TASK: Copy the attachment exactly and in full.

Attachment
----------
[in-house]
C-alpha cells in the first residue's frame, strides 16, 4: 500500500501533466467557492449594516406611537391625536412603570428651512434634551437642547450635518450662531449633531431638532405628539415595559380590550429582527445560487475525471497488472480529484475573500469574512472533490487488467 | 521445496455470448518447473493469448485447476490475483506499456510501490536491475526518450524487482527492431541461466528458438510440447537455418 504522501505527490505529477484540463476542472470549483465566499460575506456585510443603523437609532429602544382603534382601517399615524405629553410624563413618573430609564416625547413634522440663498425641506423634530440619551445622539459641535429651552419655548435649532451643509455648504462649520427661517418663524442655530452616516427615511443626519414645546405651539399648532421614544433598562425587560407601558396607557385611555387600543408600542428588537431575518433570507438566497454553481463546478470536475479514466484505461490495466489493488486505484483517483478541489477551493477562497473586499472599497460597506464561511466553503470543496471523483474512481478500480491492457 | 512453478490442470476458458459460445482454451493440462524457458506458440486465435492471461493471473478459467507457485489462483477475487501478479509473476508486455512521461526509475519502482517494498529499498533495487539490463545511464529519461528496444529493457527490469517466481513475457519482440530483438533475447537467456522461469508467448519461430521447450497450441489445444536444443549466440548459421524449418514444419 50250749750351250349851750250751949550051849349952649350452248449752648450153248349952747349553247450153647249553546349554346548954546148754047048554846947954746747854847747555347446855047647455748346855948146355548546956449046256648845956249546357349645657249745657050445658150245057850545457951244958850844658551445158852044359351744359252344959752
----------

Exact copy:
[in-house]
C-alpha cells in the first residue's frame, strides 16, 4: 500500500501533466467557492449594516406611537391625536412603570428651512434634551437642547450635518450662531449633531431638532405628539415595559380590550429582527445560487475525471497488472480529484475573500469574512472533490487488467 | 521445496455470448518447473493469448485447476490475483506499456510501490536491475526518450524487482527492431541461466528458438510440447537455418 504522501505527490505529477484540463476542472470549483465566499460575506456585510443603523437609532429602544382603534382601517399615524405629553410624563413618573430609564416625547413634522440663498425641506423634530440619551445622539459641535429651552419655548435649532451643509455648504462649520427661517418663524442655530452616516427615511443626519414645546405651539399648532421614544433598562425587560407601558396607557385611555387600543408600542428588537431575518433570507438566497454553481463546478470536475479514466484505461490495466489493488486505484483517483478541489477551493477562497473586499472599497460597506464561511466553503470543496471523483474512481478500480491492457 | 512453478490442470476458458459460445482454451493440462524457458506458440486465435492471461493471473478459467507457485489462483477475487501478479509473476508486455512521461526509475519502482517494498529499498533495487539490463545511464529519461528496444529493457527490469517466481513475457519482440530483438533475447537467456522461469508467448519461430521447450497450441489445444536444443549466440548459421524449418514444419 50250749750351250349851750250751949550051849349952649350452248449752648450153248349952747349553247450153647249553546349554346548954546148754047048554846947954746747854847747555347446855047647455748346855948146355548546956449046256648845956249546357349645657249745657050445658150245057850545457951244958850844658551445158852044359351744359252344959752